Daisy McCorgray enters the mind of surrealist photographer, DAVID LACHAPELLE, as he discusses the projects Landscape and Gas Stations, and why he left commercial fashion photography behind.
Pharrell, Michael Jackson. Michaelangelo: an absurd combination, perhaps, but these are the people inspiring David LaChapelle in 2014. Looking through the surreal images of iconic excess and grotesque in his expansive portfolio (many of which are familiar for their controversy as much as their style). I was unsure of what to expect as I dialled the Los Angeles number. Yet as the smooth drawl, verging on the hypnotic, travelled down the line, I was drawn into the LaChapelle stream of consciousness. And for the hour spent speaking with the Rene Magritte of the photography world, it all seemed to make perfect sense...
Back to the beginning
Known to most as the high profile fashion photographer whose work has graced the pages of Vogue, Vaity Fair, GQ, Rolling Stone and i-D; you may question why LaChapelle crossed the boundary from glossy editorial to gallery project. Yet fine art was where it all began. “Even in elementary school in fourth grade, I wasn't paying attention to things that didn't interest me. I thought 'I'm an artist and I don't really need that',” he remembers. Following his studies in visual art at the University of North Carolina School of the Arts and his first gallery show in 1984, David started working for Warhol's magazine, Interview. The role earned him the keys to the penthouses of commercial photography, and David was published in British Vogue and The Face. "England, or London I should say, was much more willing to give me a chance as a commercial photographer. My last real work for galleries was around 1991 and it was a complete disaster. It was at this weird gallery and no-one really came to it,” he recalls. “But in fashion and portraits, it was super exciting - this was my new gallery to show my work in a different context - different parameters.”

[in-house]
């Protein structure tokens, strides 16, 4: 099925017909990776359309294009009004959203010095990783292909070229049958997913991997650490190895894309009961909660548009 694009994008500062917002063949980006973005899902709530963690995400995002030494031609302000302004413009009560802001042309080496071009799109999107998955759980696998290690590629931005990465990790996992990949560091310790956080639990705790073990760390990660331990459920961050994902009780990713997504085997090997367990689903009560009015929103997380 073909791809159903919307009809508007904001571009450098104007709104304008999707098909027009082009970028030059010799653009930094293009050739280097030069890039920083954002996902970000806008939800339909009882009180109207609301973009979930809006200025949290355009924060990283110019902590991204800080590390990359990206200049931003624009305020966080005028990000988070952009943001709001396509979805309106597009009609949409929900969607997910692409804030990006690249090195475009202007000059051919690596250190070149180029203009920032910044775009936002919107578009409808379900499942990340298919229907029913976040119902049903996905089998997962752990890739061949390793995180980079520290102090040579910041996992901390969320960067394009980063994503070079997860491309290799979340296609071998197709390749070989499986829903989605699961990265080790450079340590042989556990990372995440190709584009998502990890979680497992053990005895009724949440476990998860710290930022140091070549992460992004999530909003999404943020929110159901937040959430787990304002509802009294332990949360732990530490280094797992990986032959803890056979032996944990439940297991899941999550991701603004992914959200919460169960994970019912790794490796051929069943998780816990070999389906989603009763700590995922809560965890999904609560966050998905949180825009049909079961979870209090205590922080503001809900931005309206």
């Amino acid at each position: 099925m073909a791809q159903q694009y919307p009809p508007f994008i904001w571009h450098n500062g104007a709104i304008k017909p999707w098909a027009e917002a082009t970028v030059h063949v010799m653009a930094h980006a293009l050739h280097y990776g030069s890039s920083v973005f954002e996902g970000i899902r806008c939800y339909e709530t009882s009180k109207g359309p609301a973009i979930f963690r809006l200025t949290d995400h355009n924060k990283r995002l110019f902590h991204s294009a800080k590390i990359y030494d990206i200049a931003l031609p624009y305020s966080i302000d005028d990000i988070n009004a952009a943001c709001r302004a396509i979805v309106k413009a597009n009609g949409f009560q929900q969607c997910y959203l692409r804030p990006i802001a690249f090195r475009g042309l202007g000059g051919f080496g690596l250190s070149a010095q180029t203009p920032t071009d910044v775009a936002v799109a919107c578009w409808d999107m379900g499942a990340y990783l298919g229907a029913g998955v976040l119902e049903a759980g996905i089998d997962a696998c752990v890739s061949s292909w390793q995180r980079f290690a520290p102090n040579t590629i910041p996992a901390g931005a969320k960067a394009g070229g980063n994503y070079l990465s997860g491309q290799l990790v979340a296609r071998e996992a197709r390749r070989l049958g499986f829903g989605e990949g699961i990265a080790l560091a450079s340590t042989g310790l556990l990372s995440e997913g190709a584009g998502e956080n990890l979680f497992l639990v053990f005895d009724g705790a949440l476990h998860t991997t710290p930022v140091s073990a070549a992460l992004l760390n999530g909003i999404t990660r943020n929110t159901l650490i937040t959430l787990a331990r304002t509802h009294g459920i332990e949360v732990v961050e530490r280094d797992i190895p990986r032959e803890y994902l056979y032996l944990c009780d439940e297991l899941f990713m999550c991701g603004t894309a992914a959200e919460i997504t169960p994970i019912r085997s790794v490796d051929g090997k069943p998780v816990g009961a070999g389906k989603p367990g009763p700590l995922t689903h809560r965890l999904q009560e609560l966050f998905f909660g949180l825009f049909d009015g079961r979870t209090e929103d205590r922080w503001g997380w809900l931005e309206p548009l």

Yet by 2006, David had decided to walk away from the fashion industry. “I was at the top. Everything I wanted - contracts with Vanity Fair. Rolling Stone -working every day. At one point, my assistant turned to me and said 'do you know we not had a day off in 11 months?' It was just crazy that we'd been on that for 20 years.”